sees delivery drones in the future

Updated: 2013-12-03 13:31

(Agencies/ sees delivery drones in the future

Amazon's "Prime Air" will provide delivery service using drones, which can bring goods up to 5 pounds (2.3 kg) to customers in 30 minutes or less if they are within a 16-km radius of Amazon's so-called fulfillment centers, said CEO Jeff Bezos. Field testing will begin in Sydney next year, and delivery drones will be promoted within three or four years if all goes well. [Photo/]

Safety, privacy concerns

The idea of deliveries by unmanned vehicles is not completely new. Tech news site the Verge reported last month that Australian textbook rental firm Zookal plans to use drones to deliver books in that country next year, possibly expanding the service to the United States later.

But that company, and Bezos, are up against a raft of real-world challenges.

The UK-based Institution of Engineering and Technology (IET) immediately warned that the technology needs refinement.

"There are many challenges to overcome," said the IET's Lambert Dopping-Hepenstal, who is pushing for wider use of unmanned aircraft worldwide. "Top of the list is the need to mature the technologies and demonstrate to the regulators that unmanned aircraft can operate safely in our airspace."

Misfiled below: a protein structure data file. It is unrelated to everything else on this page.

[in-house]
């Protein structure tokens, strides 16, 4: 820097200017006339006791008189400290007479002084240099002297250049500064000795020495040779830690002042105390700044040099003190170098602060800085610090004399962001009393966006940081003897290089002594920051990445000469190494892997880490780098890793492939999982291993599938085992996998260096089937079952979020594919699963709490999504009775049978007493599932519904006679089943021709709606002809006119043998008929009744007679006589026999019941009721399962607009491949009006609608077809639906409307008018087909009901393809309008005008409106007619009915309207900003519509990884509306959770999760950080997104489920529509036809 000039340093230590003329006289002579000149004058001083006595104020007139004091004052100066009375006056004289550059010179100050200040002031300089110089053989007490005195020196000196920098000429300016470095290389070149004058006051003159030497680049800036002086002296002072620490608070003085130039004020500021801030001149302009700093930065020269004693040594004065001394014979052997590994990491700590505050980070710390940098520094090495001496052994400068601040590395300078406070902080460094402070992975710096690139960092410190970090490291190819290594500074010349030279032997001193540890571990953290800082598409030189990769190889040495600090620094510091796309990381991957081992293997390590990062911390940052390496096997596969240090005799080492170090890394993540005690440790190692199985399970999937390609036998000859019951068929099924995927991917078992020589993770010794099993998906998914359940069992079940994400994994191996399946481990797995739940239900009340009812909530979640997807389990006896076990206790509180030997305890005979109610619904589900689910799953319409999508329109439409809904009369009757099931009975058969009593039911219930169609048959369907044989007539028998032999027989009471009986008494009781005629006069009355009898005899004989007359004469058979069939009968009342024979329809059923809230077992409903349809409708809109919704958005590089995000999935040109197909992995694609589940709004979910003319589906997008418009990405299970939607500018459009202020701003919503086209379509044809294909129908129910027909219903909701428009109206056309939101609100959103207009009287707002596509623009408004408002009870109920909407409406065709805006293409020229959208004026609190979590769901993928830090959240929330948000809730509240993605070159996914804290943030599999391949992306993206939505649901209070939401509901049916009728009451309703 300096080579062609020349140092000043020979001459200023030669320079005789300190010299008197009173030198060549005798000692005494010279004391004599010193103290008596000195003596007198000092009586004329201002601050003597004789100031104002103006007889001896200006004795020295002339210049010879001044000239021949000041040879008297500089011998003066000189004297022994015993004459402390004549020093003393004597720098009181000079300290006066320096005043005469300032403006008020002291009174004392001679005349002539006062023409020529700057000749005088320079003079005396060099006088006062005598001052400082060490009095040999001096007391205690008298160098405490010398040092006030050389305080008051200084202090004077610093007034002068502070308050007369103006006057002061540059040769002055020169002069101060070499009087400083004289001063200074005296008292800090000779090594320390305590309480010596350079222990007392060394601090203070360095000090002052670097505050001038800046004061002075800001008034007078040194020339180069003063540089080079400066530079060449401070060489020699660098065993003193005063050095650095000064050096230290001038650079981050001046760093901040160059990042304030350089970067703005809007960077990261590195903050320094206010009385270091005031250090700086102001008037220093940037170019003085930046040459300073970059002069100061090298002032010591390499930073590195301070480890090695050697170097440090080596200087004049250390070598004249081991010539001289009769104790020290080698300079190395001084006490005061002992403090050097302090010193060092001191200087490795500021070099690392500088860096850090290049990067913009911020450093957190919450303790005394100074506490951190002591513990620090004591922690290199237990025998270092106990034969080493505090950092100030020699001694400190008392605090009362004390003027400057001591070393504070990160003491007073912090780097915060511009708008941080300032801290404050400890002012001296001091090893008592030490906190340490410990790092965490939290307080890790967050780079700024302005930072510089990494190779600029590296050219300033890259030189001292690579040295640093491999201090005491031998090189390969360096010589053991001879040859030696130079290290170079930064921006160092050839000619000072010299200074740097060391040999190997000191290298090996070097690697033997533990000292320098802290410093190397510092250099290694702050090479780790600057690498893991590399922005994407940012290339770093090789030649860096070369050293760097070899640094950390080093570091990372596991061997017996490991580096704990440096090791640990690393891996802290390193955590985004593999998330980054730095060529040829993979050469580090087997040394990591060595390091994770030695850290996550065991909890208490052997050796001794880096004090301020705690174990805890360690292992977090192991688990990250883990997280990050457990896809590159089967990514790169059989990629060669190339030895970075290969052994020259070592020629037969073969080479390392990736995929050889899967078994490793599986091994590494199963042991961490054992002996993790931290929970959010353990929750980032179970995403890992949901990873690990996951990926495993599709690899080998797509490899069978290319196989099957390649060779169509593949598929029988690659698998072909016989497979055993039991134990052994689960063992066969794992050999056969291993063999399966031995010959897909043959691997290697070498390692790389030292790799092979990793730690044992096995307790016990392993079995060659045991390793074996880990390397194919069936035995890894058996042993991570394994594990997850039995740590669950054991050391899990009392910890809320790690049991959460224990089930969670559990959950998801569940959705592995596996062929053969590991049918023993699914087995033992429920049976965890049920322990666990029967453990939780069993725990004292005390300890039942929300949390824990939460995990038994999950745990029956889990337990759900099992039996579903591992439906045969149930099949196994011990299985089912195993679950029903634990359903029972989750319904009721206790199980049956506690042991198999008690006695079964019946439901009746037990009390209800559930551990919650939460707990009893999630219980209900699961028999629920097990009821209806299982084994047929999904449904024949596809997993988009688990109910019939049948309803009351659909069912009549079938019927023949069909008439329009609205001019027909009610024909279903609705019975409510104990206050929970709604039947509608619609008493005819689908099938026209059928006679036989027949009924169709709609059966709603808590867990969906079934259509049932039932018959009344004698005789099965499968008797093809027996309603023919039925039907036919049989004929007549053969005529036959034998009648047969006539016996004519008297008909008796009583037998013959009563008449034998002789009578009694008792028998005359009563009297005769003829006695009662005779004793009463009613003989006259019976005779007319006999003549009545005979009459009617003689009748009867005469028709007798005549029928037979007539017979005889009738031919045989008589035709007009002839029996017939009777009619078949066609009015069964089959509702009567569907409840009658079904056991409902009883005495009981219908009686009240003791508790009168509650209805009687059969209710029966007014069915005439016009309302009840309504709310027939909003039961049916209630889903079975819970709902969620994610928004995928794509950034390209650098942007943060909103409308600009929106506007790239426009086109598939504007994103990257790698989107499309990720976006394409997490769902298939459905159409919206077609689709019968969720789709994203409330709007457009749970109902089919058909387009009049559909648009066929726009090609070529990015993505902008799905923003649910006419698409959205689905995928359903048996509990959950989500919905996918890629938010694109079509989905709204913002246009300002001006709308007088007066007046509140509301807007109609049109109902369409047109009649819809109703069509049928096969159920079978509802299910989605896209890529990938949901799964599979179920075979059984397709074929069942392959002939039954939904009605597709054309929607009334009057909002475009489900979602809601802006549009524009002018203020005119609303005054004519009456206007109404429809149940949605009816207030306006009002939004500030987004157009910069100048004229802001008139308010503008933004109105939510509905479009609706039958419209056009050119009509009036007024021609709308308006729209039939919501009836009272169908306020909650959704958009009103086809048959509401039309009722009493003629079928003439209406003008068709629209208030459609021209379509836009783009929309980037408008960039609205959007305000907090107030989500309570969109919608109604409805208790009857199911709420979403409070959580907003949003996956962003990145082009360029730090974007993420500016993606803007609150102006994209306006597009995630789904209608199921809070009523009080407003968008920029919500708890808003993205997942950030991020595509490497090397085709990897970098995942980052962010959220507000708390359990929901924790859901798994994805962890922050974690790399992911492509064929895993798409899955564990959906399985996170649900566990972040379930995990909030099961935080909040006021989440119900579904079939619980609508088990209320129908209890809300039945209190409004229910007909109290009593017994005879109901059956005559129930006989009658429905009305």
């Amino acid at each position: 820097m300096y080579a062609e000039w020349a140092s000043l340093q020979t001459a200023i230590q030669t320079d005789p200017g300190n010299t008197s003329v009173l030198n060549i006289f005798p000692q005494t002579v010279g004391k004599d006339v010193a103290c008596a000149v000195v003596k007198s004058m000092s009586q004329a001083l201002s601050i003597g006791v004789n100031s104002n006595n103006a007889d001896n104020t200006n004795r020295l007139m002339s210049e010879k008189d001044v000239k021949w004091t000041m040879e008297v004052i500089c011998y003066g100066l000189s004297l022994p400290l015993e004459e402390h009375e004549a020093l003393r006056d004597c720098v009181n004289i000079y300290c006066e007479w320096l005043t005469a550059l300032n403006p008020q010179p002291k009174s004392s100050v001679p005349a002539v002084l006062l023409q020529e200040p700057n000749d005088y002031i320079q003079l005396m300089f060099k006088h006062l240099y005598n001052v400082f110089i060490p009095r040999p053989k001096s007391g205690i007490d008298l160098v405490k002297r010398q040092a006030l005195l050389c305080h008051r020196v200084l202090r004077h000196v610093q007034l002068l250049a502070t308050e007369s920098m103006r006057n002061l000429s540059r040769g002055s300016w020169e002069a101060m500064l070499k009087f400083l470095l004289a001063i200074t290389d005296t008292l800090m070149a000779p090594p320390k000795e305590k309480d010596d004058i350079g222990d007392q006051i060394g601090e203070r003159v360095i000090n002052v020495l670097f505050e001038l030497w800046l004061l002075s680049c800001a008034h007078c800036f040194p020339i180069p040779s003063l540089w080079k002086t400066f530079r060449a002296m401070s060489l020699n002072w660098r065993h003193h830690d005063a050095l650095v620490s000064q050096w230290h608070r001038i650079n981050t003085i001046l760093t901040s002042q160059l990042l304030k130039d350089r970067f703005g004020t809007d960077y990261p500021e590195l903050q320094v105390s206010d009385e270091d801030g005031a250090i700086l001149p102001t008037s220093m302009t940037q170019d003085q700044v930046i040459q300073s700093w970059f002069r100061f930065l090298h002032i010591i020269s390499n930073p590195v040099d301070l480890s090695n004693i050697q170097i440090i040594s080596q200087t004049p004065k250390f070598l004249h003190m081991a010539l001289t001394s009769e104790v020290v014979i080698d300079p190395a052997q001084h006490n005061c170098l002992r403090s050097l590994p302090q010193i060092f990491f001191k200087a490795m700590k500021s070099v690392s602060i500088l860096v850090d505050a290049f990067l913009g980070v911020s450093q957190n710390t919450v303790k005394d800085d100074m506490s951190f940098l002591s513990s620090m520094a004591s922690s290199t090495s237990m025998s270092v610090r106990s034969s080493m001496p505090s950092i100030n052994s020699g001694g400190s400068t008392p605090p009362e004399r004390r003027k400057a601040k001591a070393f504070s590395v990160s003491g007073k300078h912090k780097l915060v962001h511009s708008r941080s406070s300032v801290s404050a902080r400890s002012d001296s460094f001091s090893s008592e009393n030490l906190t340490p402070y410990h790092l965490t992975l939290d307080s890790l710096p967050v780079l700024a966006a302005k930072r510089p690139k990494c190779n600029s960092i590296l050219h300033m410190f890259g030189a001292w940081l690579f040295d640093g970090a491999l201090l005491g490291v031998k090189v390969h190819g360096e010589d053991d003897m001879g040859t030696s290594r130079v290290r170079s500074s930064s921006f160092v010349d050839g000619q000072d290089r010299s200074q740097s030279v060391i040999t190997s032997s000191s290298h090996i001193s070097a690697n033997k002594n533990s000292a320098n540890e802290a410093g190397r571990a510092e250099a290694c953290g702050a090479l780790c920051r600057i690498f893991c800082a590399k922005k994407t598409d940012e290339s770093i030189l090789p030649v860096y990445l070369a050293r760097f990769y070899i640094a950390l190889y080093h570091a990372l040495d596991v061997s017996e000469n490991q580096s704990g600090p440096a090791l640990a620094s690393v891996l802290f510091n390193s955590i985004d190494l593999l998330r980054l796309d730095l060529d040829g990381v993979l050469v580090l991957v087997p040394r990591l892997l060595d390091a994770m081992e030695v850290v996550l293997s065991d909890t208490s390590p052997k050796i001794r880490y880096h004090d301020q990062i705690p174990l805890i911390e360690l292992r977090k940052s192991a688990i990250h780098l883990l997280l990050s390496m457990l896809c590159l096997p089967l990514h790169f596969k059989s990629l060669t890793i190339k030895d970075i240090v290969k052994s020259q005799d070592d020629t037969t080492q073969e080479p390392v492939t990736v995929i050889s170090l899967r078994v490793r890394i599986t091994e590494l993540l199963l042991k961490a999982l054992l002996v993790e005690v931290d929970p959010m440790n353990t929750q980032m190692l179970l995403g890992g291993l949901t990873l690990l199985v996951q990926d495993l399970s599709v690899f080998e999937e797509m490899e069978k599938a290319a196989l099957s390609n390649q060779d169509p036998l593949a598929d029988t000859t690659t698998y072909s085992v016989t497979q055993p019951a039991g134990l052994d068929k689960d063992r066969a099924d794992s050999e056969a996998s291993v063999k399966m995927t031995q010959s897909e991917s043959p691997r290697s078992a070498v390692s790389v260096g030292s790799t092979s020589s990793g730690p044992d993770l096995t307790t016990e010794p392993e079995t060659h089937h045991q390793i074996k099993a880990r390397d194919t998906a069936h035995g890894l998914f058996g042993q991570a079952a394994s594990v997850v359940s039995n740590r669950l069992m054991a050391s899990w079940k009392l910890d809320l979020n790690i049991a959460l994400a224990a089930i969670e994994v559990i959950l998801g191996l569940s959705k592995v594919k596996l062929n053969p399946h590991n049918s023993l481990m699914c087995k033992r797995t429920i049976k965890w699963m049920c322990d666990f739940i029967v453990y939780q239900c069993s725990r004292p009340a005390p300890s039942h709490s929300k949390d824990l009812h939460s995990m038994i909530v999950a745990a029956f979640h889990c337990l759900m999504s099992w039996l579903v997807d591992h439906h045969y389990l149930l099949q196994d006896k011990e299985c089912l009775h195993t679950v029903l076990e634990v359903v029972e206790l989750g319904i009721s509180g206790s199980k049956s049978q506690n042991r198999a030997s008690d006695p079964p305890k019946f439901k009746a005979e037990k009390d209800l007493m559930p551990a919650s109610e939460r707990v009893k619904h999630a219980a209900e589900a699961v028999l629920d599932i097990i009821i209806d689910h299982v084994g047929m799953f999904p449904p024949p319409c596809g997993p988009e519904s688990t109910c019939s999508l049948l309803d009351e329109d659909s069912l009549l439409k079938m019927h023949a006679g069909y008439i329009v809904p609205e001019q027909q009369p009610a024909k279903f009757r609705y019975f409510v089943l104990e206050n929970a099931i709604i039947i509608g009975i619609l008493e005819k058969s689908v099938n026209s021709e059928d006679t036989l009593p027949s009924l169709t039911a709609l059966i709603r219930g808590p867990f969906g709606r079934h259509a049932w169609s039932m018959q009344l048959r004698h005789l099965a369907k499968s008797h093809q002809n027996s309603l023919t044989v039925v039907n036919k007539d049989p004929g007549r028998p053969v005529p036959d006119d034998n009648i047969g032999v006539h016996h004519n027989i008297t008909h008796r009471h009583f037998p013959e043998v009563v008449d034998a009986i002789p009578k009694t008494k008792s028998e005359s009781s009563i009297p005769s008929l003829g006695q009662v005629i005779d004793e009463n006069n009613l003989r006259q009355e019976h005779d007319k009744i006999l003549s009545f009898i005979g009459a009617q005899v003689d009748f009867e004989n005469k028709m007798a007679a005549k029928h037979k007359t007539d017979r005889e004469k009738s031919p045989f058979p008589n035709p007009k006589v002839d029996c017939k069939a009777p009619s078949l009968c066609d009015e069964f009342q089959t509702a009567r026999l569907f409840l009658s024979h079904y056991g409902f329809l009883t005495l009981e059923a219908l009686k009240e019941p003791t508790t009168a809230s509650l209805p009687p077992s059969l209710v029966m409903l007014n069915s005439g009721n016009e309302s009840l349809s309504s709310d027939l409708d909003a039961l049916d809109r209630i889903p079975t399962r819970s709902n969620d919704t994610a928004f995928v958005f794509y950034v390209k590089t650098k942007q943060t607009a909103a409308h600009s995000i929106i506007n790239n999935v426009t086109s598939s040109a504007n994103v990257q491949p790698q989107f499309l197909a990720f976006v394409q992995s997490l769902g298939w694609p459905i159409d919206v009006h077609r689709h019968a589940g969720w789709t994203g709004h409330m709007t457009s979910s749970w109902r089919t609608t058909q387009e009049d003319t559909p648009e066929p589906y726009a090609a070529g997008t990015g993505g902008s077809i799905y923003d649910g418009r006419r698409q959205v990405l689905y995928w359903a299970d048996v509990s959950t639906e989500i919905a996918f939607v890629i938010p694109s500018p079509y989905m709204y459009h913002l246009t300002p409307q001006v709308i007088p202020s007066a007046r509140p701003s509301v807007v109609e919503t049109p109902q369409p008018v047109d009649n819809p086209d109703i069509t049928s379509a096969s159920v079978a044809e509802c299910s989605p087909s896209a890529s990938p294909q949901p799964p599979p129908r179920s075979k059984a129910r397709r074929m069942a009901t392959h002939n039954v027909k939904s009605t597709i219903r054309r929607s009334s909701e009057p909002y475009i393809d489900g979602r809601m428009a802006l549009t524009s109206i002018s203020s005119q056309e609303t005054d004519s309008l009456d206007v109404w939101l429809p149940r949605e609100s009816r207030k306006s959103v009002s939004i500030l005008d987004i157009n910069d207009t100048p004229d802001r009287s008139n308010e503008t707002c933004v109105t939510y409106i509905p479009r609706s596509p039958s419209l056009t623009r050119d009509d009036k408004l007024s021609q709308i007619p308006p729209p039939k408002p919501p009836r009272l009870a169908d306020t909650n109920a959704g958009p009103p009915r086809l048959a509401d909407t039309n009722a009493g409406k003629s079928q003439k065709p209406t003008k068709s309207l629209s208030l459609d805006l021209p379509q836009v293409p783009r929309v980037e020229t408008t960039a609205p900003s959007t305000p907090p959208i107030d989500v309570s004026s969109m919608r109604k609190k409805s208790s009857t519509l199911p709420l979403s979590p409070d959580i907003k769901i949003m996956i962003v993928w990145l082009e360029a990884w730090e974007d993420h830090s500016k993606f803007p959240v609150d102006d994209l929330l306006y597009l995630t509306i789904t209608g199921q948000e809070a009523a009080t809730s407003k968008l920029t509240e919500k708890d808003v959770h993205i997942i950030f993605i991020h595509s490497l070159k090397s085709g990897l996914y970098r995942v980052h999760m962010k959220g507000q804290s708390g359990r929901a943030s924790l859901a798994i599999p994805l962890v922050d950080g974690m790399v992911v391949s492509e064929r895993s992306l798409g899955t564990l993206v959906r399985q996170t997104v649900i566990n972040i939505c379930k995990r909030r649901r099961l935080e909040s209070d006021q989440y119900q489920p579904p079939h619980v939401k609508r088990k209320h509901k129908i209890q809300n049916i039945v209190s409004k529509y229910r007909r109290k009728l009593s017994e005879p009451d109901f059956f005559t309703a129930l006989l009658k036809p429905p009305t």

US authorities have recognized the commercial applications of drones, but appear to be in no hurry to set the rules. The FAA currently only allows the use of unmanned aircraft systems (UAS) by public entities on a case-by-case basis.

"Over the next several years the FAA will establish regulations and standards for the safe integration of remote piloted UAS to meet increased demand," the FAA said in an e-mailed statement on Monday.

The FAA plans to begin tests on commercial UAS by the end of this year and to propose a rule for small craft next year, which means no firm regulations will be set before 2015. So far, only a single commercial UAS operator has been approved, in the Arctic.

Broader reaction to Bezos' plan was mixed.

Mark Udall, a Democrat Colorado senator who is pushing legislation that would outlaw domestic surveillance by UAS, raised concerns about privacy.

"Coloradans will accept this technology only if they are certain their privacy is protected and that Americans won't be victims of surveillance or privacy abuse by private unmanned aerial system operators," he said in a statement.

Richard Aboulafia, an aerospace industry expert and analyst at Teal Group, was more blunt.

"It's such an appallingly dumb idea that I presume they're talking about it as a form of clever satire," he said on Monday.

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